<a (click)="setTitle( 'Goodbye' )">Set Title Two</a>
						constructor: AppController

				// Notice that when we are injecting the services that we need in order
				// to interact with the DOM, none of them are platform-specific (meaning,
				// there's no mention of the "Browser" anywhere).
				AppController.parameters = [
					new ng.core.Inject( ng.core.Renderer ),
					new ng.core.Inject( ng.platform.common_dom.DOCUMENT )

				return( AppController );

				// I control the App component.
				function AppController( renderer, contextDocument ) {

					var vm = this;

					// Expose the public methods.
					vm.setTitle = setTitle;

					// ---
					// ---

					// I set the title of the context document.
					function setTitle( newTitle ) {

						// Instead of assuming that we have a "browser" document, we are
						// going to assume nothing. We know that we have a context
						// document. And, we know that we have a rendering engine. So,
						// we're just going to let the rendering engine take care of
						// translating the property "title" into something the makes
						// sense in the current context.
						renderer.setElementProperty( contextDocument, "title", newTitle );






As you can see, we aren't even assuming that we know how to access the properties on the injected DOCUMENT. Instead, we are deferring to the Renderer to set the "title" property in case this is a non-trivial (or impossible) request in other rendering contexts. And, when we run this page, we can successfully set the document title:

Setting the title in a platform agnostic way in Angular 2 Beta 9.

Thinking in a platform-agnostic way is a huge mental leap when going from AngularJS 1.x to Angular 2. And, unfortunately, I don't see a lot of discussion about what that means from a practical sense for developers trying to execute on mundane tasks like setting the document title or cloning nodes (something I'm still experimenting with). But, at least now I have it in my mind to stay away from anything "browser" specific in the exported services in the Angular 2 framework.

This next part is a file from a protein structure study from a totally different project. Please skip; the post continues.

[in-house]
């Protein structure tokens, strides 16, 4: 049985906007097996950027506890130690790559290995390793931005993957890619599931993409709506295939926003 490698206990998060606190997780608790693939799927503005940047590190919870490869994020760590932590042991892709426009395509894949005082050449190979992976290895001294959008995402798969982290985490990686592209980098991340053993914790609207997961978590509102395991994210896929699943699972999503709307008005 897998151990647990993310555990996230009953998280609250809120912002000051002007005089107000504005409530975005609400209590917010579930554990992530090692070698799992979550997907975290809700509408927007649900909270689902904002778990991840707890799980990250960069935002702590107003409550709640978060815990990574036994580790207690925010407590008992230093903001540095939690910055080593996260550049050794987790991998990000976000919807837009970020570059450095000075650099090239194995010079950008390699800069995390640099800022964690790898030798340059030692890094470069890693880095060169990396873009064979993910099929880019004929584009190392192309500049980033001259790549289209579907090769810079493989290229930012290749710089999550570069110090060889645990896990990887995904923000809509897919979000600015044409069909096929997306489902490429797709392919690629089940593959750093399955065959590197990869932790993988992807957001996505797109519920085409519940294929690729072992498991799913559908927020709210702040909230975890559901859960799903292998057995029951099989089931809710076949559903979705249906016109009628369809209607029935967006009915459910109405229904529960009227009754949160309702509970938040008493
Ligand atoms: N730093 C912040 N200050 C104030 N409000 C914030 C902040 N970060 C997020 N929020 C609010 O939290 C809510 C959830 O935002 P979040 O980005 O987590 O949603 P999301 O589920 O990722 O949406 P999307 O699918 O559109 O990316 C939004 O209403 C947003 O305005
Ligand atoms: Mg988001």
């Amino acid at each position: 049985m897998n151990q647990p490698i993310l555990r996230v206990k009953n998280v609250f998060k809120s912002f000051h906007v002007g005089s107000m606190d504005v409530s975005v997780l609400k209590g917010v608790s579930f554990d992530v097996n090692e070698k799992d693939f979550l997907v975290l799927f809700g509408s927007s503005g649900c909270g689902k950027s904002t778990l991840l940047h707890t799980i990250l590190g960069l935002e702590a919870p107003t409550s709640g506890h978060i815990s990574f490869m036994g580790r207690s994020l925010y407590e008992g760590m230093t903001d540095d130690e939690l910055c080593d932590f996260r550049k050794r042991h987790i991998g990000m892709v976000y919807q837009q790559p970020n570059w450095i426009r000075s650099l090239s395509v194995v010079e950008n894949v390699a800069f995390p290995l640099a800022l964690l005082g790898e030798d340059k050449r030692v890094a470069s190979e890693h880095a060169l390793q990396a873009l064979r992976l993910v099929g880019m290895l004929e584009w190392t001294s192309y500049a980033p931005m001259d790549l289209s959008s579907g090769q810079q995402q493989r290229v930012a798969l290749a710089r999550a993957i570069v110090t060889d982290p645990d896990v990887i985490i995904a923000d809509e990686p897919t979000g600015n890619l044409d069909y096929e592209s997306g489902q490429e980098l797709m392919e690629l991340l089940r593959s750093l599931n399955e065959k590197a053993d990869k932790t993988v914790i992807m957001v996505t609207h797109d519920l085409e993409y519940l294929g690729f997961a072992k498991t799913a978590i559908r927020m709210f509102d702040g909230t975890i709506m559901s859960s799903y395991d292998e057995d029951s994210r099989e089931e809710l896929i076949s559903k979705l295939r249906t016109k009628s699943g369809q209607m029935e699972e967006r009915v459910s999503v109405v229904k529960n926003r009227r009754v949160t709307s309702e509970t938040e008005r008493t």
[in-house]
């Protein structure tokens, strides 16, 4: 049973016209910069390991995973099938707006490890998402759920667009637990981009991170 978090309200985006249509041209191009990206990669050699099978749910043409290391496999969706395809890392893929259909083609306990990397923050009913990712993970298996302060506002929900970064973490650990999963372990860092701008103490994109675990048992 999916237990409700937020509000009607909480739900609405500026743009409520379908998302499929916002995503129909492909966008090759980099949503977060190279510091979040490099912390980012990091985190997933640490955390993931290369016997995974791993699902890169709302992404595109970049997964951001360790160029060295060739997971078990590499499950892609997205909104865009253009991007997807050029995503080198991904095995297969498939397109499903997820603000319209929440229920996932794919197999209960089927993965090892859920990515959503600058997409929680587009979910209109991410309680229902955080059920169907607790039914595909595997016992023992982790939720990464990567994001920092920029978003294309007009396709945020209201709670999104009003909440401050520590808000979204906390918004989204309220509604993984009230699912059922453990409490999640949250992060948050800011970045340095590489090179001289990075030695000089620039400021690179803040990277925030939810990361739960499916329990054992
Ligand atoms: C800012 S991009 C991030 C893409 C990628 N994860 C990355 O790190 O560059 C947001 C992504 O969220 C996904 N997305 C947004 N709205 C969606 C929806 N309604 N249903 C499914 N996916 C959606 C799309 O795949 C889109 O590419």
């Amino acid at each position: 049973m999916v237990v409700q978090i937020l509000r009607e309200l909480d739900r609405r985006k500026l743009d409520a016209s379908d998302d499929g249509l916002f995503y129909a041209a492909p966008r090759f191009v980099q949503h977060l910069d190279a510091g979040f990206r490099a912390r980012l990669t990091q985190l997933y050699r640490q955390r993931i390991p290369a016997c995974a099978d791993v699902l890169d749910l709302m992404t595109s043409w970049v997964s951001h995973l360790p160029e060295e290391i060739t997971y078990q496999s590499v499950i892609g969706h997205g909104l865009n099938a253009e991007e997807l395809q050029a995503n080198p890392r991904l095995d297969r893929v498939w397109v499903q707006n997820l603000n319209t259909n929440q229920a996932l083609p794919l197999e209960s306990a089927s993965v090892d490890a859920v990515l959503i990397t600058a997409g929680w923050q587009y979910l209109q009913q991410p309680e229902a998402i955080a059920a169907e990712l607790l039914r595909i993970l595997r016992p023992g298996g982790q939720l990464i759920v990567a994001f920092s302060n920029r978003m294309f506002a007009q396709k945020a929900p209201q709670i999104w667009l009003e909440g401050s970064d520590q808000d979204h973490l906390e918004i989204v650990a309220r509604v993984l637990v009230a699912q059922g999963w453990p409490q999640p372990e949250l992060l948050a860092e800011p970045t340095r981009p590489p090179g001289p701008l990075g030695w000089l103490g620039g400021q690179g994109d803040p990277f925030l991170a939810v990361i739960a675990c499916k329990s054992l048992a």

Want to use code from this post? Check out the license.

Reader Comments



Good question. And, I'm not 100% convinced that my reasoning is correct. But, as I mentioned above, I did try to use that service - ng.platform.browser.Title - in my previous post:

... but, I wasn't super happy with the way it was clearly referencing the *Browser* platform. The moment that I make a hard reference to the Browser platform, it means that the browser DOM has to be implemented or mocked out in other environments (such as if I want to render the component on the server). As such, I wanted to see if I could use only *common DOM* platform stuff to set the title. By doing that, my hope is that it's up the selected platform to implement all of the "common" operations, which means that such an approach will be viable in any rendering context.

But, of course, there's not that much out there yet about how to think about multiple rendering contexts. So, it is completely possible that my thinking is either incorrect or not warranted.

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Ben Nadel